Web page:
Factors Affecting Growth of Bay Grasses
Light is the single most important factor affecting
bay grass growth. Photosynthesis, the process whereby plants convert carbon dioxide (CO2) from the atmosphere into a useable form of energy, is a light dependent process. Therefore, there must be adequate light reaching the bottom of a body of water for bay grasses to grow. In areas with high concentrations of suspended solids and algae, almost all available light is absorbed or scattered preventing growth of bay grasses.
Nitrogen and Phosphorus
Like all plants, bay grasses need a certain
amount of nutrients including nitrogen and phosphorus to grow. However, excess
nutrients can cause adverse effects and bay grasses can suffer as a result.
Plant and animal matter (including human waste), fertilizer, and even deposition
from car exhaust contribute nutrients to the bay. The excess nutrients promote
the growth of algae in the water column, which reduce or block the amount of
light available for bay grass survival.
Nutrients encourage the growth of plants. However, excess nutrients can cause increases in algae, microscopic floating plants. Where there is too much algae, the water becomes cloudy and blocks the light needed by bay grasses. Algae can also coat the leaves of bay grasses, further reducing the amount of light received by the plants.
Small particles in the water, like silt, scatter
and absorb light as they pass through the water column. These particles come from land erosion, and disturbances to the bottom of the bay. Turbidity is a measure of how clear the water is and how much the suspended solids hinder the passage of light. In areas of high turbidity, or increased suspended solids, bay grasses do not receive adequate light for survival.
Bay grasses do not typically grow in areas with heavy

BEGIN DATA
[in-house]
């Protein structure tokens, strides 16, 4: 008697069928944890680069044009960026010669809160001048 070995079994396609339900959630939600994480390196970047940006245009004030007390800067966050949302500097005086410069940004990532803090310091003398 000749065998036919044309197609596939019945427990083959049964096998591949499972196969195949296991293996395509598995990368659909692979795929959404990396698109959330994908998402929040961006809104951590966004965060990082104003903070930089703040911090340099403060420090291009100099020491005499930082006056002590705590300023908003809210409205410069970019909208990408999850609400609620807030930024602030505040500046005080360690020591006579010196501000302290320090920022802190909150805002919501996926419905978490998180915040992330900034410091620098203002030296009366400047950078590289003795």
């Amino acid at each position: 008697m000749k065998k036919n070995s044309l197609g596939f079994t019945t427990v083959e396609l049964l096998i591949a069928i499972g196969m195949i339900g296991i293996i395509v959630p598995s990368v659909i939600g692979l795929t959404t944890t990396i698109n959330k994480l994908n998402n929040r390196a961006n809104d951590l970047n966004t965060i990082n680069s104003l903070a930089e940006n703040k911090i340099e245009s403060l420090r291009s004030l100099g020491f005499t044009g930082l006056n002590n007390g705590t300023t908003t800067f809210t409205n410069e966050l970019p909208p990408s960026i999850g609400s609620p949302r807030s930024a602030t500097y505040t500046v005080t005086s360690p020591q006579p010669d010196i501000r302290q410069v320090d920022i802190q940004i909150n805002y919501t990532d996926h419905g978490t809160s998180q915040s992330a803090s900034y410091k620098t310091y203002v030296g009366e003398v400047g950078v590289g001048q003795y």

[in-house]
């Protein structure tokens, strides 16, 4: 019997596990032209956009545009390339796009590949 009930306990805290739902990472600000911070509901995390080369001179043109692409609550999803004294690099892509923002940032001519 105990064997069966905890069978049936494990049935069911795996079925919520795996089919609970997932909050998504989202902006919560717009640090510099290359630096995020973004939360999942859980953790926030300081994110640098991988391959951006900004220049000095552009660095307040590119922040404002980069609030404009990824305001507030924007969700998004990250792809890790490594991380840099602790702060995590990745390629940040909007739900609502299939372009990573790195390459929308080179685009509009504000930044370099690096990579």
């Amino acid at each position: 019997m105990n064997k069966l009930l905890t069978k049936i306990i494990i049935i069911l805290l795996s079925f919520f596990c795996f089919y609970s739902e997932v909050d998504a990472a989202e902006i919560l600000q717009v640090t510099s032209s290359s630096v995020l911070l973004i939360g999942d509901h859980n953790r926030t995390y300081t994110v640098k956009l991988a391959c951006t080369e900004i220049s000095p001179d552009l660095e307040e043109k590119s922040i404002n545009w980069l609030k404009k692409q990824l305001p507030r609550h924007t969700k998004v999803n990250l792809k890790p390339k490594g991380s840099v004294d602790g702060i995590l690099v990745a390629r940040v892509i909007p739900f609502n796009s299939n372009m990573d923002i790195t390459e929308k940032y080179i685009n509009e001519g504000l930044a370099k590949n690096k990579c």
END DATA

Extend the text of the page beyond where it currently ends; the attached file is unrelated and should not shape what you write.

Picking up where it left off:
wave action due to bottom scouring and resuspension of fine particles.
Seed sources or other reproductive structures are
necessary for bay grasses to reproduce. Without a source of seed in a given area or upstream of an area, bay grasses will not exist. There are many regions within Chesapeake Bay in which habitat conditions are suitable for bay grass growth, but are currently lacking vegetation, probably due to a lack of adequate seed or propagule source. The department is currently working to identify these places, and target them for reseeding efforts.
Several species living in and around the bay including the cow-nose ray, mute swans, and other waterfowl can cause significant damage to bay grass populations by feeding directly on the vegetative (leaves and stems) and reproductive (seeds and propagules) structures of bay grasses. A single adult mute swan has been know to consume 8 pounds of bay grass a day!
Bay grasses require sediment to provide mechanical support of roots and sufficient nutrients. Although preferences for particular
sediment type varies among species, most prefer more stable sediments composed of sand or mud with low organic matter content.